Response to Councilman Nevitt’s Criticism, Part 2

Park advocates question “extremism” label

In an e-mail message, Denver City Council President Chris Nevitt
describes the opposition to commercial park events as “hysteria,
extremism, and narrow-minded parochial interests”.

Nevitt, who represents District 7 in southwest Denver, sent the e-mail
in response to Chantal Unfug, Senior Advisor, Denver Parks and
Recreation. In her message, Unfug informed the Council that Parks
Manager Kevin Patterson is preparing to implement the policy on
admissions based events, with some limitations on specific parks and
the number and duration of events.

Two opponents of the controversial admissions based events policy take
exception to Nevitt’s derogatory comments:

Dear Council President Nevitt,

“…hysteria, extremism, and narrow-minded parochial interests…”

These are your words Mr. Council President. Your words to describe
the public opposition to the Parks Department Admission Based Events
Policy and I am simply disappointed in your choice of them. Such a
description of genuine concern of the public, can only be regarded in
the same manner toward you.

Mr. Nevitt, we have only met once before in May of 2008. I approached
you at the Democratic Congressional Assembly at South High School. As
we were in the hallway walking toward the auditorium, I registered by
disappointment with your vote on a Down Zoning measure in NW Denver.
I also did the same with your colleagues at that event, CM’s Linkhart,
Montero and Lopez who too voted in favor of the bill. When I spoke to
them, they asked why I was disappointed with their vote, they wanted
to know. They engaged me, they discussed it with me.

But you stood out sir, in fact you distinguished yourself from them
entirely. Instead of asking me why, you simply dismissed me and
replied “Well that’s too bad. That’s the way the law is!” You didn’t
care why I was disappointed. You didn’t ask why it was important to
me. It didn’t matter that I was not your constituent. Your response
was extremely narrow minded and parochial. Your colleagues (save Mr.
Linkhart), were neither my Council Representatives either. But they
cared more than you.

In fact, over the past two years I have come to respect those Council
Members more and more, because although we can disagree on some
things, we are not disagreeable. I have also praised them on their
votes on what we do agree on.

How dare you assume that public comment and concern be viewed in such
terms. Should the public simply role over and be silent? Is that how
you see the honest difference of opinion? Is that how you view DPRAB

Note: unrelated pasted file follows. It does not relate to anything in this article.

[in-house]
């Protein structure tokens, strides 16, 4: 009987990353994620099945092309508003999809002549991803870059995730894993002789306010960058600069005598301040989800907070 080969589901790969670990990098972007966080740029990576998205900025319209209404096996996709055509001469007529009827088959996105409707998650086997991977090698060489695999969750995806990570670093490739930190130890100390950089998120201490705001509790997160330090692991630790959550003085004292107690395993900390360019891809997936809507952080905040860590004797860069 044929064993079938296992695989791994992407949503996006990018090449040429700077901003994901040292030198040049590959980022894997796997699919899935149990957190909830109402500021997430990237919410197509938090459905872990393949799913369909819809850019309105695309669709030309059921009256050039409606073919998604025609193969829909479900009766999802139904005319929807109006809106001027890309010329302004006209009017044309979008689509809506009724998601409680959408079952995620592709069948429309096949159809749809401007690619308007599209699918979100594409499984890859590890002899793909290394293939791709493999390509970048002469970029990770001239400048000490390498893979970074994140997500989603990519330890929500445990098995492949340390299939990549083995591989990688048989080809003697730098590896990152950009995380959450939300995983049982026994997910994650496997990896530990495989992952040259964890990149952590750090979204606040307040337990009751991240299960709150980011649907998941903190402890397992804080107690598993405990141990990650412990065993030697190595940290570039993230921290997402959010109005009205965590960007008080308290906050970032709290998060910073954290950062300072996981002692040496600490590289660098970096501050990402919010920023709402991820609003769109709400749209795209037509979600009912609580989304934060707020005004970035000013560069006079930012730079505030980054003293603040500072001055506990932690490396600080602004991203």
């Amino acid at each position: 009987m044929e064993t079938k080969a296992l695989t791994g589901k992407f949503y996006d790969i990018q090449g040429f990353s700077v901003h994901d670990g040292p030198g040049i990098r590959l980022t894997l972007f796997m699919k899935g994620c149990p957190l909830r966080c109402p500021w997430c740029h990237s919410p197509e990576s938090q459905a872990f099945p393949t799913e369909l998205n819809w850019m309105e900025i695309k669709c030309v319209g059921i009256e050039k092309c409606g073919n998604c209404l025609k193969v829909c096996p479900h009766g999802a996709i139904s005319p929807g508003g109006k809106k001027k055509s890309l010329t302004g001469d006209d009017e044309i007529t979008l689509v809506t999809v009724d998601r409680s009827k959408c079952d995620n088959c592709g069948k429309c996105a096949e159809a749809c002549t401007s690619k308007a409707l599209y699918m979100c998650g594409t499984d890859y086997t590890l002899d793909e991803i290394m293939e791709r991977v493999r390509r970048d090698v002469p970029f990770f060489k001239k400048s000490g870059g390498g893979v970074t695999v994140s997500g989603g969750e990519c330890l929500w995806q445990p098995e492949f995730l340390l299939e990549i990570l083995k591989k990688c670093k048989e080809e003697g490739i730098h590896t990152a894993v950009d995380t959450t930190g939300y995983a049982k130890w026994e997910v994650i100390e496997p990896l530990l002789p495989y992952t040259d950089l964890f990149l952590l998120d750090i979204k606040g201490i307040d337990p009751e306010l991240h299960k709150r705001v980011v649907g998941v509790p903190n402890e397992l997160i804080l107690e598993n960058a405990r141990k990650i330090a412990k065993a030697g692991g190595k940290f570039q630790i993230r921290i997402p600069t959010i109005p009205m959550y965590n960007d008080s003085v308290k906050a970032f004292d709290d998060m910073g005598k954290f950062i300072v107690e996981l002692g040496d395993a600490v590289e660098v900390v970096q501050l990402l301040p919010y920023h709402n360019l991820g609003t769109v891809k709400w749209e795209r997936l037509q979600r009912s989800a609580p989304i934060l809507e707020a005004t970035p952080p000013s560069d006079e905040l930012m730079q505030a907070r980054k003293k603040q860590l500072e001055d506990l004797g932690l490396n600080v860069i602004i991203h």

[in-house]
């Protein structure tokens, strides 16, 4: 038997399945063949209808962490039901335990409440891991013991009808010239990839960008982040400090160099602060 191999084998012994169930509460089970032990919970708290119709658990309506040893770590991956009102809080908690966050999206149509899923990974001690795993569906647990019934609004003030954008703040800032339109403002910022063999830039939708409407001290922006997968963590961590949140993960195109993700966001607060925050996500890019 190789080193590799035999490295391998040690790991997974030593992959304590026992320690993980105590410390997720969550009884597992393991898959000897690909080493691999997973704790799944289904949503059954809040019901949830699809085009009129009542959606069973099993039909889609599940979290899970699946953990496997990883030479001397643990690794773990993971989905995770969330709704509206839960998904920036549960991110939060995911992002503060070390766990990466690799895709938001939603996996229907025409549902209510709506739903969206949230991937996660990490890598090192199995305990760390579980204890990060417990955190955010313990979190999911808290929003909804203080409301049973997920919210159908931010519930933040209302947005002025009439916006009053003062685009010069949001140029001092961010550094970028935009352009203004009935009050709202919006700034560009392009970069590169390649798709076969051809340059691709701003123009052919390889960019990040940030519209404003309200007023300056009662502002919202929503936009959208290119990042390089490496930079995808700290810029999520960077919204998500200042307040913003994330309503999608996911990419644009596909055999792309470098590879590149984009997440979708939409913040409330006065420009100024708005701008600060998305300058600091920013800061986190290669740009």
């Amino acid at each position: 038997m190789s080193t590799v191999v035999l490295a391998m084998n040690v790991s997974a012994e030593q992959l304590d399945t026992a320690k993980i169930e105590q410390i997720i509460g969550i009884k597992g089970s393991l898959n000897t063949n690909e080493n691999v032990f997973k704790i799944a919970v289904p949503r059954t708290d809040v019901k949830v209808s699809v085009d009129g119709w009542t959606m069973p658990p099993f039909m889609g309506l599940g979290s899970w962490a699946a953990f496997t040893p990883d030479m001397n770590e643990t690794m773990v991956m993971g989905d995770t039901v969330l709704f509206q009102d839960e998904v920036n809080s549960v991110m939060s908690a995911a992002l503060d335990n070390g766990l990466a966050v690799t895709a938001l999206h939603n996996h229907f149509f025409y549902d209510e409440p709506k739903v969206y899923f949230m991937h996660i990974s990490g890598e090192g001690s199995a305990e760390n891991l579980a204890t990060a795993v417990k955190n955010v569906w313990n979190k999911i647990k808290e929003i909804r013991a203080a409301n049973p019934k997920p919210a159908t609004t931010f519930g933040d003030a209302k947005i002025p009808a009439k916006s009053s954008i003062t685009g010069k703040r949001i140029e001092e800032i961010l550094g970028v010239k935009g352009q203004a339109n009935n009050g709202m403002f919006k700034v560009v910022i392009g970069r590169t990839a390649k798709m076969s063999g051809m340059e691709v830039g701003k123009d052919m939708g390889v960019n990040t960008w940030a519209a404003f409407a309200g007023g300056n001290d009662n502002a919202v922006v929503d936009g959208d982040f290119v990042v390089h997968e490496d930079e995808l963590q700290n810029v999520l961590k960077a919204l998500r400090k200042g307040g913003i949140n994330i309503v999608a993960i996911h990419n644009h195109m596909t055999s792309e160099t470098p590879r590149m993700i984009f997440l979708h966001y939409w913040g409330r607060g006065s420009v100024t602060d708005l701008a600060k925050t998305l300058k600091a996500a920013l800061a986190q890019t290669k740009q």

members who voted against the ABE policy? Is that what you think of
my neighbors in Sloan’s Lake, who testified at the August 12th
meeting? Is that what you think of Mrs. Blau, who was verbally, and
terribly upset that the overwhelming majority of public opposition was
being ignored? You should know that many of my Jewish neighbors who
spoke in opposition are Holocaust Survivors, who know bitterly, the
hubris of political arrogance in far worse ways than your shameful
words.

At least DPRAB Chairman Darrell Watson had the courage and courtesy to
comfort Mrs. Blau after that meeting with his sympathies.

If this is what we can expect of your governance as Council President,
you are starting your term on the wrong foot.

I think you know what you must do.

Sincerely,
Michael Kadovitz
Sloan’s Lake Neighborhood

(To the Editor of Washington Park Profile newspaper)

Do not dare to disagree with the City Gov as one will be labeled an
extremist, hysterical, narrow minded and parochial. This is from our
City Council President. Where is the democratic process to disagree
and take a lead in the disagreement respected and encouraged?

A very unfortunate and demeaning email from Chris Nevitt to many
community and advisory board members. I am pleased you were at the
PRAB meeting and heard the hysterical and extremists voice displeasure
to Admission Based Special Events Policy.

Will the council and city government be reinforced to ignore those who
disagree with proposed policies and decisions? Should we close our
mouths and be quiet? The president of city council wields great power
in chambers and with the city. What is he saying about community
input? How does he define broad public interest?

I have grave concerns,

Cindy (Johnstone)
Washington Park Neighborhood

This entire message is a public document, subject to all provisions of
the
Colorado Open Records Act (CORA) (C.R.S. 24-72-201 to 24-72-309).
This document must be recorded, retained, and disclosed in accordance
with CORA requirements.

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